A few weeks ago, I modeled some work for Mariah Tuttle, who is an MFA student in the Jewelry and Metalsmithing Department at RISD. Mariah had created some amazing, aggressively lacy neckpieces made entirely of caulking (yes, caulking—the plumber’s and contractor’s delight). I was flattered to be asked, and totally enjoyed the process of modeling. Being a shy Virgo, I am not the most comfortable kid in front of the camera, but modeling for Mariah was great because I loved her work, and loved having them lay on my body, their weight and texture pressing into and challenging my own flesh.
But as I scanned through the images that Mariah forwarded me, I was struck by a weird contradictory emotion. I felt narcissistically happy that I looked so skinny (I forget I am that thin at times, and I do like to be reminded) but I felt a twinge of sadness about that pleasure. Mariah had created this beautiful body of work, and I was happy to be its hanger/ frame, but maybe I was too happy. I felt this because just a few days before I got the images, I also received from my dear comrade Minh-ha Pham her fabulous article, “Blog Ambition,” in which your true Joony Schecter is featured.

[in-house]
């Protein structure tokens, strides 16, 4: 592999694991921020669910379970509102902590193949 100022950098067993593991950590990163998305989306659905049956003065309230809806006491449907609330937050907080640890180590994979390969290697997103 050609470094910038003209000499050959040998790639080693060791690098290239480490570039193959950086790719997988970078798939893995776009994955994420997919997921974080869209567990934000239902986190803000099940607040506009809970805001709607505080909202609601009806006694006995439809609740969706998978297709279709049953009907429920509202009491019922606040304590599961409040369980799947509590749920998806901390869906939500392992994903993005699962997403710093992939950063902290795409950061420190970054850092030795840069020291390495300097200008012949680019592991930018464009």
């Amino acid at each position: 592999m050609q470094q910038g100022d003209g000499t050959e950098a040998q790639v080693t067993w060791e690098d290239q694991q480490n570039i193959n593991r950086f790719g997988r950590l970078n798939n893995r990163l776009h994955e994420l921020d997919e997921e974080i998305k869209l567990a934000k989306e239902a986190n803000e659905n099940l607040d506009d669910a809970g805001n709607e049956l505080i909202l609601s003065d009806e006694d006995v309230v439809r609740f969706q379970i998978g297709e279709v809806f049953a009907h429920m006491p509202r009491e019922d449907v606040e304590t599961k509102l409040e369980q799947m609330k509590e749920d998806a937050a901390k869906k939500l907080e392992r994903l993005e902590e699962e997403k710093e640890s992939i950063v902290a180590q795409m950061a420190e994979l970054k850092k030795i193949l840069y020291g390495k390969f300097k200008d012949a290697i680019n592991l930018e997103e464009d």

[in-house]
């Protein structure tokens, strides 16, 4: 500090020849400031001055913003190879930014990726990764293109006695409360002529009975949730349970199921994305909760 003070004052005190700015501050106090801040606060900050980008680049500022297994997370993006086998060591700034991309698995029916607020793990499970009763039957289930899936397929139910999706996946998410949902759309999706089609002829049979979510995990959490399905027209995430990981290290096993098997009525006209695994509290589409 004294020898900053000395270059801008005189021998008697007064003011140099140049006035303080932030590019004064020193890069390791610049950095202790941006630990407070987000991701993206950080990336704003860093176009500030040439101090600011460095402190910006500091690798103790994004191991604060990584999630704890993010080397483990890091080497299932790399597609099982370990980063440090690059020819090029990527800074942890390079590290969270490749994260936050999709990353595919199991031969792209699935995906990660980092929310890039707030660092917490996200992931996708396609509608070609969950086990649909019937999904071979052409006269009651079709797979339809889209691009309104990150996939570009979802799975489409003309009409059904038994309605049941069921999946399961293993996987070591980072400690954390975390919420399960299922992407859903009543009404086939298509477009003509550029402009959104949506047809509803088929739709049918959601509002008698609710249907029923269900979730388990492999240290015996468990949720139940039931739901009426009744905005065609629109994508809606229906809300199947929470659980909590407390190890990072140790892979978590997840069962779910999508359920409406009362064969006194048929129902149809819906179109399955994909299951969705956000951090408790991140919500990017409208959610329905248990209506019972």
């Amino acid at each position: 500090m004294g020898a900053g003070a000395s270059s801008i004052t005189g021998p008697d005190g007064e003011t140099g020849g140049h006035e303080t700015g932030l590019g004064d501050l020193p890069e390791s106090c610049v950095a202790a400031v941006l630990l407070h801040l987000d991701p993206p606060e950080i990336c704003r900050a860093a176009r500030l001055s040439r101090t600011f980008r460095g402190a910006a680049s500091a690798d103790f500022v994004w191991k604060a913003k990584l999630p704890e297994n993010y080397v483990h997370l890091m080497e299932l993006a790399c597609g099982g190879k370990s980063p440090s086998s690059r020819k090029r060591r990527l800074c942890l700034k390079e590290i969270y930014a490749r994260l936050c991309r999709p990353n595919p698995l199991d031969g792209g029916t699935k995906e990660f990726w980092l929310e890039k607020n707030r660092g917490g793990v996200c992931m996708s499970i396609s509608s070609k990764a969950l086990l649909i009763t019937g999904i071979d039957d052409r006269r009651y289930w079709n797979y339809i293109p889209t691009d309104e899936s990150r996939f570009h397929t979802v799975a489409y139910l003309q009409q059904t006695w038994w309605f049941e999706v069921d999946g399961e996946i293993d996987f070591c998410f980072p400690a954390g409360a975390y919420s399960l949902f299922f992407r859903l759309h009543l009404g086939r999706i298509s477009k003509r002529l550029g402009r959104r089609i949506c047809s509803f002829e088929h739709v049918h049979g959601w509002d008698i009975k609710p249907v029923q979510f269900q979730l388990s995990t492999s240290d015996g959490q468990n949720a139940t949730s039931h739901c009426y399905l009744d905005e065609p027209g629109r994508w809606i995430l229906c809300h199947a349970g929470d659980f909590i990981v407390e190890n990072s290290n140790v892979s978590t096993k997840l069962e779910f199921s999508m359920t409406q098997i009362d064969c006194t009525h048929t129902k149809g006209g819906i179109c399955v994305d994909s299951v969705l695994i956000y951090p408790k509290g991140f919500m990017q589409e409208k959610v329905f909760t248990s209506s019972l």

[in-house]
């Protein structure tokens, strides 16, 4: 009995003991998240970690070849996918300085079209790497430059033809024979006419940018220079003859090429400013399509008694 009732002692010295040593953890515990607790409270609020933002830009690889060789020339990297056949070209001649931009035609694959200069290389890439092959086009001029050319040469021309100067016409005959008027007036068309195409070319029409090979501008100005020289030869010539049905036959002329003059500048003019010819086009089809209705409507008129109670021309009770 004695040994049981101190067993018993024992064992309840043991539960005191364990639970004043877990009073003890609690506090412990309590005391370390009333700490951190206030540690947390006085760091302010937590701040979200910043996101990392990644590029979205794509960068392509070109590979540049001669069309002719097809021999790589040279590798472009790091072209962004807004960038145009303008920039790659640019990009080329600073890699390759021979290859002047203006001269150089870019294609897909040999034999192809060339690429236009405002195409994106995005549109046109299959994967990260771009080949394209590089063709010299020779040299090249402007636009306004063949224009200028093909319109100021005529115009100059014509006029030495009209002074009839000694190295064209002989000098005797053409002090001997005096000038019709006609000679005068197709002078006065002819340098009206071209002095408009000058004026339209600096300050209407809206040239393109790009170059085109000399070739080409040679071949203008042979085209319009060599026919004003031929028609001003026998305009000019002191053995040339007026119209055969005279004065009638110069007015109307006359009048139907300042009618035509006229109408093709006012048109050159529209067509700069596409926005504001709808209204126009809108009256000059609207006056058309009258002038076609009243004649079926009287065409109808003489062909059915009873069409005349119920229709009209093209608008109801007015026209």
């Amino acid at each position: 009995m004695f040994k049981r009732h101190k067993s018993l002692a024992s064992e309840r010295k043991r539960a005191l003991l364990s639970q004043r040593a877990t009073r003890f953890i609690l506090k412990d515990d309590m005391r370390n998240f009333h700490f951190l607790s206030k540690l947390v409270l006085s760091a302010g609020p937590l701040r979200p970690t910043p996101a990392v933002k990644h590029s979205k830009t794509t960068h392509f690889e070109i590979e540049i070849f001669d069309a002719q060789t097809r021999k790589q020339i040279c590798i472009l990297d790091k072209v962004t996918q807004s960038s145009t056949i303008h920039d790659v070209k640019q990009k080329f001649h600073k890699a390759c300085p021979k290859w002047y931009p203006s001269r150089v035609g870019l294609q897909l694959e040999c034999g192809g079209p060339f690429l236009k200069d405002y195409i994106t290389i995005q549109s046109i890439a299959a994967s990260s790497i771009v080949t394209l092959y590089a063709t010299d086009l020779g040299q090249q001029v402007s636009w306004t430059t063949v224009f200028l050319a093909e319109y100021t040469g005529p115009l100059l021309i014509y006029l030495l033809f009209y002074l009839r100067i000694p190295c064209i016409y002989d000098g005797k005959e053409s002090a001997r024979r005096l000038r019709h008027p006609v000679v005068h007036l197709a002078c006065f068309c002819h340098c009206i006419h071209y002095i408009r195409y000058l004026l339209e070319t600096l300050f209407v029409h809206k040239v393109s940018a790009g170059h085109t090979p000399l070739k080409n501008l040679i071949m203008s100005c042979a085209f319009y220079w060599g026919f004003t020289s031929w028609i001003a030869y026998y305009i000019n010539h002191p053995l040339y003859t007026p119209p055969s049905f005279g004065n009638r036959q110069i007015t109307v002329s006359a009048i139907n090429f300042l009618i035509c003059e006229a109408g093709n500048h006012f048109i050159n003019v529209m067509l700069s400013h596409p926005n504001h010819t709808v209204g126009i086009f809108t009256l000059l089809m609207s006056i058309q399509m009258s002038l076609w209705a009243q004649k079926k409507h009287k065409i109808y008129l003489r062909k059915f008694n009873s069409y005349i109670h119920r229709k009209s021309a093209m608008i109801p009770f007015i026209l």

Reading this articulate, complex work which analyzed this blog was like wearing Mariah’s heavy jewelry. Minh-ha’s summation of my persona as Joony Schecter was so moving:
In forgetting gender, Lee/Schecter refuses to remember and thus refuses to reproduce the two-gendersystem of heteronormativity. Such queer forgetting, Hannabach explains in “Untimely Forgetting,” “is not a passive process, but rather an active venture of tracing the edges of that which must be forgotten in order for subjectivity to be established and maintained.” In the hands of Lee/Schecter, red lipstick is more than a feminine commodity; it is an instrument for making “gender trouble.”
Beyond flattering, Minh-ha’s articulation of my work gave me a fresh perspective of my body. But her words, like Mariah’s materials, and the extreme pleasure they gave me, made me ask myself: am I actually built more to be a model/ muse than maker? Am I too passive a work-maker? Do I enjoy doing nothing to actually making work?